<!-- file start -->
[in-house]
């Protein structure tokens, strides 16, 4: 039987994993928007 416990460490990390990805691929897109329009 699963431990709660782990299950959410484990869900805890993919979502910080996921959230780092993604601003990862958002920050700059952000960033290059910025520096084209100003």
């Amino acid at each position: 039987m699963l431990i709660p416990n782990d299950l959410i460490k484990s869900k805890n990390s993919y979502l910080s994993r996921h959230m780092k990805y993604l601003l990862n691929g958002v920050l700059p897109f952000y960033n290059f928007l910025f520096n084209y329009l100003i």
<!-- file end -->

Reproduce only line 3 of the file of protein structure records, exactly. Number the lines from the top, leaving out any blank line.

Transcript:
């Amino acid at each position: 039987m699963l431990i709660p416990n782990d299950l959410i460490k484990s869900k805890n990390s993919y979502l910080s994993r996921h959230m780092k990805y993604l601003l990862n691929g958002v920050l700059p897109f952000y960033n290059f928007l910025f520096n084209y329009l100003i």